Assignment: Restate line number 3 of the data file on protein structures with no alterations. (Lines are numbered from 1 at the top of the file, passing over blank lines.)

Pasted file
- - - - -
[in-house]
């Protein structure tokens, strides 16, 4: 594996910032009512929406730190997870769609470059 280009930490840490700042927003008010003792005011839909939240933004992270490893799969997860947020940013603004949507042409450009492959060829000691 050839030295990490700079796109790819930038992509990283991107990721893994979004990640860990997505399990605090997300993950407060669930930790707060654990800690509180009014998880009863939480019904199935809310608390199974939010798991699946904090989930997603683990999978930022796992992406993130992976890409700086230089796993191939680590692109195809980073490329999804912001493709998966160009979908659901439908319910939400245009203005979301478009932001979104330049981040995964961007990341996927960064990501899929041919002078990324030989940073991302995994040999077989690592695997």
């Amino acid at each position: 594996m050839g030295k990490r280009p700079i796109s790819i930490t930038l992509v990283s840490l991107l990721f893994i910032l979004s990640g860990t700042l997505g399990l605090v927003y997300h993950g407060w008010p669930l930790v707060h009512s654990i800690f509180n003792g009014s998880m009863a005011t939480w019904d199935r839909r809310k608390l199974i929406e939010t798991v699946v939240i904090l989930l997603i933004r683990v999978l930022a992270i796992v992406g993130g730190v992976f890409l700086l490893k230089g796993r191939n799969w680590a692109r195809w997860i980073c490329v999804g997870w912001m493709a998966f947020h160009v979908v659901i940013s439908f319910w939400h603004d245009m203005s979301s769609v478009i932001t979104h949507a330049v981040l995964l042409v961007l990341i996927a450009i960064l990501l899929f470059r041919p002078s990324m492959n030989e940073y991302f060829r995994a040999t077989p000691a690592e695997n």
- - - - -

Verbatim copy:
């Amino acid at each position: 594996m050839g030295k990490r280009p700079i796109s790819i930490t930038l992509v990283s840490l991107l990721f893994i910032l979004s990640g860990t700042l997505g399990l605090v927003y997300h993950g407060w008010p669930l930790v707060h009512s654990i800690f509180n003792g009014s998880m009863a005011t939480w019904d199935r839909r809310k608390l199974i929406e939010t798991v699946v939240i904090l989930l997603i933004r683990v999978l930022a992270i796992v992406g993130g730190v992976f890409l700086l490893k230089g796993r191939n799969w680590a692109r195809w997860i980073c490329v999804g997870w912001m493709a998966f947020h160009v979908v659901i940013s439908f319910w939400h603004d245009m203005s979301s769609v478009i932001t979104h949507a330049v981040l995964l042409v961007l990341i996927a450009i960064l990501l899929f470059r041919p002078s990324m492959n030989e940073y991302f060829r995994a040999t077989p000691a690592e695997n």